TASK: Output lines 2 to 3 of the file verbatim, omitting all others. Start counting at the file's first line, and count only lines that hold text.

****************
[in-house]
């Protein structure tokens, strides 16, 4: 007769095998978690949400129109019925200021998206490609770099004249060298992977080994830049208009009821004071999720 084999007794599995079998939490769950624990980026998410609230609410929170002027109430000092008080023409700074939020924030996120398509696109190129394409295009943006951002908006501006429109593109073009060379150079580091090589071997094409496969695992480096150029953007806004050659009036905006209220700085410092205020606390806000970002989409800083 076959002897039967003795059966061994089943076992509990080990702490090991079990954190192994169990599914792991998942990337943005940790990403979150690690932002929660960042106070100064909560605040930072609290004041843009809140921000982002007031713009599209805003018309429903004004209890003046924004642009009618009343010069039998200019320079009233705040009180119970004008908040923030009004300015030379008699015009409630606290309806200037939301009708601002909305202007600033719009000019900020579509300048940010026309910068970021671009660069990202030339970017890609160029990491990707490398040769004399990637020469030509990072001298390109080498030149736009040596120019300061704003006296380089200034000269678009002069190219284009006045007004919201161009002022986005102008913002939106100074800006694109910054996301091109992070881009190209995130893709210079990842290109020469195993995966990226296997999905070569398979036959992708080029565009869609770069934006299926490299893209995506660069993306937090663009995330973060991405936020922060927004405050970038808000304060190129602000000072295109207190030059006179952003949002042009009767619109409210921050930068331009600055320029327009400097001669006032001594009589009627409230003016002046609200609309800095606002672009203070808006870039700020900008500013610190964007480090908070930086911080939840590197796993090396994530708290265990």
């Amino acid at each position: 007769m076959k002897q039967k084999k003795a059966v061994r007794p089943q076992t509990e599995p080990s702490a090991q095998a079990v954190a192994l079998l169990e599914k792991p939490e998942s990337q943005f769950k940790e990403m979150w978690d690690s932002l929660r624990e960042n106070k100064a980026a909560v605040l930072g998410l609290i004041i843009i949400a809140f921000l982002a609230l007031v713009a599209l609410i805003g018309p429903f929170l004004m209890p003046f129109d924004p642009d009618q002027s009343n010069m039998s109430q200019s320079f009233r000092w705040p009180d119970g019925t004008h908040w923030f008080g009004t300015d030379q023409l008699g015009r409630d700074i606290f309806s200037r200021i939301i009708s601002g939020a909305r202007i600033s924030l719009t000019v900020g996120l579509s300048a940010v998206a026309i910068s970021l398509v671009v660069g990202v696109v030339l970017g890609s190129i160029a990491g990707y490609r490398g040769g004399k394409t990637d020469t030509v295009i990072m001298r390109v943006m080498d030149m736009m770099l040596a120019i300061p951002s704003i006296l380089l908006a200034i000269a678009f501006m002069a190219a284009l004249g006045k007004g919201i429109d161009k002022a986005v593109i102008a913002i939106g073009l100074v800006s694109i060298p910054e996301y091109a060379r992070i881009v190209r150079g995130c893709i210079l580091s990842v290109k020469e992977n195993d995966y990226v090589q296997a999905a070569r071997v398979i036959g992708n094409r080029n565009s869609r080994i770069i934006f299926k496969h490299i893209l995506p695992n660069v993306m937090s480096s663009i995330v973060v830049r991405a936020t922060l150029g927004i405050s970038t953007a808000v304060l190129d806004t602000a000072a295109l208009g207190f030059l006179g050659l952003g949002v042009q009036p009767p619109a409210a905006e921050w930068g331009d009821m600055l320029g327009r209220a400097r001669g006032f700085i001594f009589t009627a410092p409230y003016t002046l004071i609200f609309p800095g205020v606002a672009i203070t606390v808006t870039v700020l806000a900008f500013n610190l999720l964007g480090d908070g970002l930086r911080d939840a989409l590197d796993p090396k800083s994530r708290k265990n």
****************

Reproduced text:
């Protein structure tokens, strides 16, 4: 007769095998978690949400129109019925200021998206490609770099004249060298992977080994830049208009009821004071999720 084999007794599995079998939490769950624990980026998410609230609410929170002027109430000092008080023409700074939020924030996120398509696109190129394409295009943006951002908006501006429109593109073009060379150079580091090589071997094409496969695992480096150029953007806004050659009036905006209220700085410092205020606390806000970002989409800083 076959002897039967003795059966061994089943076992509990080990702490090991079990954190192994169990599914792991998942990337943005940790990403979150690690932002929660960042106070100064909560605040930072609290004041843009809140921000982002007031713009599209805003018309429903004004209890003046924004642009009618009343010069039998200019320079009233705040009180119970004008908040923030009004300015030379008699015009409630606290309806200037939301009708601002909305202007600033719009000019900020579509300048940010026309910068970021671009660069990202030339970017890609160029990491990707490398040769004399990637020469030509990072001298390109080498030149736009040596120019300061704003006296380089200034000269678009002069190219284009006045007004919201161009002022986005102008913002939106100074800006694109910054996301091109992070881009190209995130893709210079990842290109020469195993995966990226296997999905070569398979036959992708080029565009869609770069934006299926490299893209995506660069993306937090663009995330973060991405936020922060927004405050970038808000304060190129602000000072295109207190030059006179952003949002042009009767619109409210921050930068331009600055320029327009400097001669006032001594009589009627409230003016002046609200609309800095606002672009203070808006870039700020900008500013610190964007480090908070930086911080939840590197796993090396994530708290265990």
């Amino acid at each position: 007769m076959k002897q039967k084999k003795a059966v061994r007794p089943q076992t509990e599995p080990s702490a090991q095998a079990v954190a192994l079998l169990e599914k792991p939490e998942s990337q943005f769950k940790e990403m979150w978690d690690s932002l929660r624990e960042n106070k100064a980026a909560v605040l930072g998410l609290i004041i843009i949400a809140f921000l982002a609230l007031v713009a599209l609410i805003g018309p429903f929170l004004m209890p003046f129109d924004p642009d009618q002027s009343n010069m039998s109430q200019s320079f009233r000092w705040p009180d119970g019925t004008h908040w923030f008080g009004t300015d030379q023409l008699g015009r409630d700074i606290f309806s200037r200021i939301i009708s601002g939020a909305r202007i600033s924030l719009t000019v900020g996120l579509s300048a940010v998206a026309i910068s970021l398509v671009v660069g990202v696109v030339l970017g890609s190129i160029a990491g990707y490609r490398g040769g004399k394409t990637d020469t030509v295009i990072m001298r390109v943006m080498d030149m736009m770099l040596a120019i300061p951002s704003i006296l380089l908006a200034i000269a678009f501006m002069a190219a284009l004249g006045k007004g919201i429109d161009k002022a986005v593109i102008a913002i939106g073009l100074v800006s694109i060298p910054e996301y091109a060379r992070i881009v190209r150079g995130c893709i210079l580091s990842v290109k020469e992977n195993d995966y990226v090589q296997a999905a070569r071997v398979i036959g992708n094409r080029n565009s869609r080994i770069i934006f299926k496969h490299i893209l995506p695992n660069v993306m937090s480096s663009i995330v973060v830049r991405a936020t922060l150029g927004i405050s970038t953007a808000v304060l190129d806004t602000a000072a295109l208009g207190f030059l006179g050659l952003g949002v042009q009036p009767p619109a409210a905006e921050w930068g331009d009821m600055l320029g327009r209220a400097r001669g006032f700085i001594f009589t009627a410092p409230y003016t002046l004071i609200f609309p800095g205020v606002a672009i203070t606390v808006t870039v700020l806000a900008f500013n610190l999720l964007g480090d908070g970002l930086r911080d939840a989409l590197d796993p090396k800083s994530r708290k265990n």